Tovar is coordinating the city’s response to the HUD settlement, a process that involves changing zoning ordinances to reduce the pollution burden on communities. As a first step, the administration released a cumulative impact assessment in September, which identified the communities most burdened by pollution.

“There is a disproportionate impact of pollution on the south and west sides of the city, which are historically low income and have a high concentration of our Black and Latinx communities,” Tovar said.

Gina Ramirez, Midwest outreach manager for the Natural Resources Defense Council, also lives on the Southeast Side. “I was really excited in the fall to see that report come to fruition, but we’re still waiting on ordinance language,” she said. “As a person who lives in an environmental justice community, you want these laws in place yesterday, so it’s hard to be patient. But we’re seeing commitments that we haven’t seen in the past 10 years.”

In a statement, Tovar said that the administration is currently in the process of developing a proposed zoning ordinance.

Like many American cities, one of Chicago’s biggest challenges is modernizing its infrastructure.

The city has an estimated 400,000 lead pipes supplying homes with water, more than any other city in the US. A 2022 Guardian investigation revealed that one in 20 tap water tests performed for thousands of Chicago residents found lead that exceeded the EPA minimum, with Black and Latino neighborhoods having higher levels of neurotoxin in their water. In 2023 Chicago received a $336m federal loan to some of those pipes, but officials say remediation efforts could take 40 years and $12bn.

It’s a timeline Ramirez calls “ridiculous”, given the risks of lead pipes.

“I think [Johnson] inherited an administration that didn’t prioritize lead service line replacements,” she said. “We are seeing more lead service lines replaced, from what I’ve heard from folks, but not at the rate that we need to be at.”

In January, Johnson introduced an ordinance to ban gas in most new construction, a move that, if successful, would make Chicago the first major midwestern city to do so. Buildings are the city’s largest single source of emissions, with growing research linking gas stoves to asthma. Proponents say electrification would also help the estimated 30 to 40% Chicagoans who struggle to pay their gas bills. The administration also spearheaded retrofits of hundreds of homes with new insulation, heat pumps, and cooling systems by the end of 2025.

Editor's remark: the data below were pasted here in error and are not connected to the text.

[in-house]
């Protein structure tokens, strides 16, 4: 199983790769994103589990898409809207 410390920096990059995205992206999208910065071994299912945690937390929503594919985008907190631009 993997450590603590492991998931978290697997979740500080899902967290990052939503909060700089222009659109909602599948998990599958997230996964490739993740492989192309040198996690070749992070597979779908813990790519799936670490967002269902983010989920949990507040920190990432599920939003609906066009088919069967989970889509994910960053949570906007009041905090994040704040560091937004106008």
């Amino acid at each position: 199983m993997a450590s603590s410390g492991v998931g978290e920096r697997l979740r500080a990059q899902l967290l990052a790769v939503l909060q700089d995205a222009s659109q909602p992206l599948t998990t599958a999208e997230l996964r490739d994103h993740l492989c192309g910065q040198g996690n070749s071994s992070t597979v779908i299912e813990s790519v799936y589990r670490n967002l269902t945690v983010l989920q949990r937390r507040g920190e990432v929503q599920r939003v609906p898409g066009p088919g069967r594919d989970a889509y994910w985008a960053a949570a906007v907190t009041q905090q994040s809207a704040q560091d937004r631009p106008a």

“The mayor taking action to move away from that is really important for Chicago and the nation, to signal that that transition is coming and our homes will be healthier and ratepayers will be relieved of that burden,” said Jack Darin, Illinois chapter director of Sierra Club, which endorsed Johnson.

The move is part of a broader strategy to address the effects of the climate crisis on Chicago. Just weeks into Johnson’s term, Chicago was hit with record rains that flooded much of the West Side, prompting a federal state of emergency.

Johnson cited those floods in February when he announced a lawsuit against Big Oil companies he blamed for the climate crisis. The suit, which goes after six major oil companies including BP, Chevron, Shell and ExxonMobil, makes Chicago the second-largest city, after New York, to file such a claim.

Advocates cheered the suit – and said they hoped Johnson would bring that willingness to fight to local battles.

“They fundamentally understand and are confronting the root cause of climate change,” said Kim Wasserman, executive director of the Little Village Environmental Justice. “That’s the level of protection we want to see – not just with large scale polluters, but also the ones within the city of Chicago, the ones that are doing similar catastrophes at a smaller scale in our neighborhoods.”